The problem with boasting is that is usually causes someone to feel awful who hasn’t accomplished what you are boasting about.
Boast in Jesus. Don’t boast in your favorite style of worship. Don’t boast in your favorite political party.
Boast in Jesus.
Boast in God.
Boast in the one who actually and completely unites us in every way.
Then, you are able to follow together.
Then, you are able to follow peaceably.
Then, you are able to help each other on the road to heaven.
A brother of our passed away this past week. I won’t give every detail, but know that he was an older gentleman who had struggles with his lungs. He also didn’t have a lot of family in the area. He lived alone.
That’s a hard thing to go through alone.
I had gotten the message that it wouldn’t be much longer while I was in Arizona. It’s hard to do bedside ministry from Arizona. But…here’s where following together comes in.
Pastor Rockhoff helped with a visit.
One of our elders helped with a visit.
My wife graciously drove me late at night for a visit.
I wasn’t there at the exact time of his death. But one of our elders was. From what I heard about his final minutes – as he was struggling and life was leaving him – our elder was blessed to be able to share with him God’s Word. Literally – reading the blessing.
The Lord bless you and keep you.
The Lord make his face shine on you and be gracious to you.
The Lord look on you with favor and give you peace.
And the Lord gave him peace.
And the Lord brought him into peace.
And he now lives in eternal peace.
That’s following Jesus.
That’s following Jesus together.
Lord help us do that now and always. Amen.
It’s been an eventful week. Three separate shootings – in Baton Rouge, St. Paul and Dallas -- have captured the attention and the anger of our nation.
There have been protests against police and protests for the police.
Angry words on Facebook; angry videos on YouTube.
Anger at the police. Anger at racism. Anger at the media. Anger at the shooters.
Anger at white people. Anger at black people.
Anger at each other.
Originally this was going to be a series entirely on anger within a family – and I still plan on mentioning it – but the unfortunate events of the past week have left me convinced we need to examine this at a greater level. We need to examine this as a diverse family of God. If we want to continue living, growing, and serving North Raleigh together as a diverse community of believers – we need to discuss how God’s Word wants us to deal with anger – especially when it comes as the result of seemingly racist events.
Today we’re going to do three things:
(1) discuss the root of anger
(2) examine how God dealt with his anger
(3) learn how God wants us to express anger
Ready? Let’s pray to God and ask his blessing on this difficult discussion.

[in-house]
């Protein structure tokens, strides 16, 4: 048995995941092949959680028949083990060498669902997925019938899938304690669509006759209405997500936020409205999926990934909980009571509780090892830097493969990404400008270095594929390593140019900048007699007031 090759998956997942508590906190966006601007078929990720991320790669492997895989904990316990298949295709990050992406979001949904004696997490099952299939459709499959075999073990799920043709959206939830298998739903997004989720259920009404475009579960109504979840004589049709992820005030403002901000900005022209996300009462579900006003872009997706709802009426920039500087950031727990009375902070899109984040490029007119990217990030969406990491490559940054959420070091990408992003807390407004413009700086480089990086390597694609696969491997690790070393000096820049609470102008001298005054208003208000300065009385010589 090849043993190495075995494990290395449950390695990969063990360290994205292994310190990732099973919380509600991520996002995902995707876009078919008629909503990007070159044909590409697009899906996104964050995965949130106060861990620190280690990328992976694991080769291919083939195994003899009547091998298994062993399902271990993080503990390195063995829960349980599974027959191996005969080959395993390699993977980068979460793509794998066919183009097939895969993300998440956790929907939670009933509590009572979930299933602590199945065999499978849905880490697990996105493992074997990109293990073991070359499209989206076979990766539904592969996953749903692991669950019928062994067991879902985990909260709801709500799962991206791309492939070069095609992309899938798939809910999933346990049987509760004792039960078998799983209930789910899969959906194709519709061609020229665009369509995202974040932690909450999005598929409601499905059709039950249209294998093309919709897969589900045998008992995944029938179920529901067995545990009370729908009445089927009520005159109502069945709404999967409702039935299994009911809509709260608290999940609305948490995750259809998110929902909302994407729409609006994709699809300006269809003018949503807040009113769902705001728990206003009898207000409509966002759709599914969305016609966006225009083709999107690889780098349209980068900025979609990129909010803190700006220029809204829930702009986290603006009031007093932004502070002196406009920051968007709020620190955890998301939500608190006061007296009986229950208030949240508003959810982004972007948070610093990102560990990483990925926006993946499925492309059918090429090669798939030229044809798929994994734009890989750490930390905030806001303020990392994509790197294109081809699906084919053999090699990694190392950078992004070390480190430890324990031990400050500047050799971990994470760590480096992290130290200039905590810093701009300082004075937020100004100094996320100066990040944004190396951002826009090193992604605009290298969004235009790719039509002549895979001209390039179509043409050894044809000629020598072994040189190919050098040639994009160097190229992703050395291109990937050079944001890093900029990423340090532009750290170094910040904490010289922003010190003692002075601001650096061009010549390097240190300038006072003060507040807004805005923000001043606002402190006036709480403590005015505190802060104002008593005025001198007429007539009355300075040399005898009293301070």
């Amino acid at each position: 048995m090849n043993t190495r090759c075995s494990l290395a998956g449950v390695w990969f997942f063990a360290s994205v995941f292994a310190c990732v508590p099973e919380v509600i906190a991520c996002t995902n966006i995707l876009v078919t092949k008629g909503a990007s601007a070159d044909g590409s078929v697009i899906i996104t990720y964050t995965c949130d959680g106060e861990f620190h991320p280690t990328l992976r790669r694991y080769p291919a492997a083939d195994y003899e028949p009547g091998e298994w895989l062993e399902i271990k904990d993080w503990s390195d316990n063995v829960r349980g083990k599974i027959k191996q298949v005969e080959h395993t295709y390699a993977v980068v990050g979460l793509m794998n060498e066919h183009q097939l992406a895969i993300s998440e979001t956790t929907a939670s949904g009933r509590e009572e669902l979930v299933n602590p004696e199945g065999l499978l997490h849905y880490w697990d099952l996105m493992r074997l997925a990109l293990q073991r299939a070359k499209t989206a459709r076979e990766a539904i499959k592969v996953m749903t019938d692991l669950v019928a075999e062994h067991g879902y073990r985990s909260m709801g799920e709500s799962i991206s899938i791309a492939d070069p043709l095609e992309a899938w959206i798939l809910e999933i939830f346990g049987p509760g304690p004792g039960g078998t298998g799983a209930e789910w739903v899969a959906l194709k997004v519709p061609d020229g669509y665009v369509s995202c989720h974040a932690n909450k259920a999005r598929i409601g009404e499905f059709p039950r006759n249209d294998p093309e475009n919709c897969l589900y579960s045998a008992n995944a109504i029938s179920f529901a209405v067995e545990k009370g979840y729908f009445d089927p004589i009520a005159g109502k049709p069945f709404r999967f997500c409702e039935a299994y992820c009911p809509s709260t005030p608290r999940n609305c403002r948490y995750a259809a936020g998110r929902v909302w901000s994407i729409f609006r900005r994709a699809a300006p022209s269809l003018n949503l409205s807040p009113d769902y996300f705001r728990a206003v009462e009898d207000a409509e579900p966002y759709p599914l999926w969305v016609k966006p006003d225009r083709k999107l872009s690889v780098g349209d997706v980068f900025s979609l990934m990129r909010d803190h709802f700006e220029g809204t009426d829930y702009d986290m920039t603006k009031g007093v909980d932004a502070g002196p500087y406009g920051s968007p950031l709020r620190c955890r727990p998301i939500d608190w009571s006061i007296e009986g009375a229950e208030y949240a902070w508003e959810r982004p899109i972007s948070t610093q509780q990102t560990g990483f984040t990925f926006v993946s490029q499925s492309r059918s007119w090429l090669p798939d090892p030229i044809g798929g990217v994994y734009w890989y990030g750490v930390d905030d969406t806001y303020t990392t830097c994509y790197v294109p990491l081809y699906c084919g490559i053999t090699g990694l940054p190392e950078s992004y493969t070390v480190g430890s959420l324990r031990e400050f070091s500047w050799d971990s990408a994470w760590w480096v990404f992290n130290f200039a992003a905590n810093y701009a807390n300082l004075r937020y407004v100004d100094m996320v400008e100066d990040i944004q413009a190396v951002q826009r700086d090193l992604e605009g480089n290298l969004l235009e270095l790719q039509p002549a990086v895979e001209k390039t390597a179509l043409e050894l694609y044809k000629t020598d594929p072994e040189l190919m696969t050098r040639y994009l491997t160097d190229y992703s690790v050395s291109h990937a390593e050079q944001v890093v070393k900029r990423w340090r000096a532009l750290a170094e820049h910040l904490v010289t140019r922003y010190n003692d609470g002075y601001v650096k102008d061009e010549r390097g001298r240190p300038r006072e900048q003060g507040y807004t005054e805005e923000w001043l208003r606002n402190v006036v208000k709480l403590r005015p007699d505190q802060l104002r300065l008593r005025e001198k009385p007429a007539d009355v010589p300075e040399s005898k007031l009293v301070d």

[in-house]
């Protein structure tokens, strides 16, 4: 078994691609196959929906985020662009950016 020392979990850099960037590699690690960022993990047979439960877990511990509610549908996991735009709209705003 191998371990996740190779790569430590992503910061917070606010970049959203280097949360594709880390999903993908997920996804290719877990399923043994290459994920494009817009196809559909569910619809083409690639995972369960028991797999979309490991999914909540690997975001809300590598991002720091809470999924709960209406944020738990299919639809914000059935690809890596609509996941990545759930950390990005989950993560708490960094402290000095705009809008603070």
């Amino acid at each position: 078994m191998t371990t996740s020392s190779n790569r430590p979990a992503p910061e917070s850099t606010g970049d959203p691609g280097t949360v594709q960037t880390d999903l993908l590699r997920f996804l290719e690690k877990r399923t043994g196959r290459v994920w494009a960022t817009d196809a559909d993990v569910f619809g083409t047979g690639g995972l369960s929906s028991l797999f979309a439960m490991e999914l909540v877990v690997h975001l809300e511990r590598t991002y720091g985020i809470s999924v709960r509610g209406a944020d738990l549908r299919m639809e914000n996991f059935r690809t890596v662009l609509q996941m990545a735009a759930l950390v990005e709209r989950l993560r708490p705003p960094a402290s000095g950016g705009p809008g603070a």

Strengthen us O Lord by the truth; your Word is truth. Remove our anger and hatred from our perceptions, O God. Instead, open our eyes to see what you want us to see. Open our ears to hear what you want us to hear. Open our hearts to believe what you want us to believe. Amen.
I. Getting to the Root of Anger
Our study of anger actually starts in John 2.
John 2 is very interesting. In it, there is yelling and shouting. Some people are waving their hands in desperation. Others are taking cover. The sheep are bleating. The cattle are stampeding. Money is being tossed to the ground; Tables are being flipped in the air. A whip is cracking and keeping all who were trying to stop the mayhem at bay.
It almost kinda sounds like an out of control protest.
But it’s not.
It’s Jesus...sweet, kind, mild mannered, turn the other cheek and let children come to him, Jesus.
(John 2:14-15) In the temple courts, Jesus found people selling cattle, sheep and doves, and others sitting at tables exchanging money. So he made a whip out of the cords and drove all from the temple courts, both sheep and cattle; he scattered the coins of the money changers and overturned their tables.
It’s one of the most interesting sections in the Bible. At first glance, it appears Jesus was in the wrong. He lost his temper and was seemingly violent.
But…Jesus is without sin. He’s God. Scripture is clear on that. 1 John 3:5 says, “In Jesus, there is no sin.” 2 Cor. 5:21 says, “Jesus… had no sin.’ 1 Peter calls him “a lamb without blemish or defect.”
And if what Jesus did was sinful here, He couldn’t have died for our sins. He would have had to die for his own sins. As it is, he rose from the dead proving that he didn’t sin – not any other time in his life – and not here either.
Reexamine the situation. The people at the temple had been using the temple to worship God. Right outside the doors of church – in the outer hallway – were all kinds of sellers and money changers (like a flea market in church). People were bartering and making sales. Customers were shouting at poor prices. Sellers were driving up the market. Greed and deception were replacing worship and meditation. These sellers were distracting people from the truth of Scripture. They were leading them from faith to unbelief.
They were distracting people to hell.
Can you understand why Jesus’ was angry? (Not wanting people in hell sounds like a righteous reason to me.)
Follow the logic then:
Jesus was angry.
Jesus was sinless.
Anger isn’t sinful.
So: Anger isn’t sinful; therefore I can be as angry as I want and it isn’t sinful.
Is that true? Can our anger be totally, completely righteous -
With God? Absolutely.
With humans? Probably not.
Ephesians 4:22 says this, “Put off your old self which is being corrupted by its deceitful desires.” That’s an interesting phrase. Deceitful – as in – seems good, but isn’t. As in, seems righteous, but really isn’t.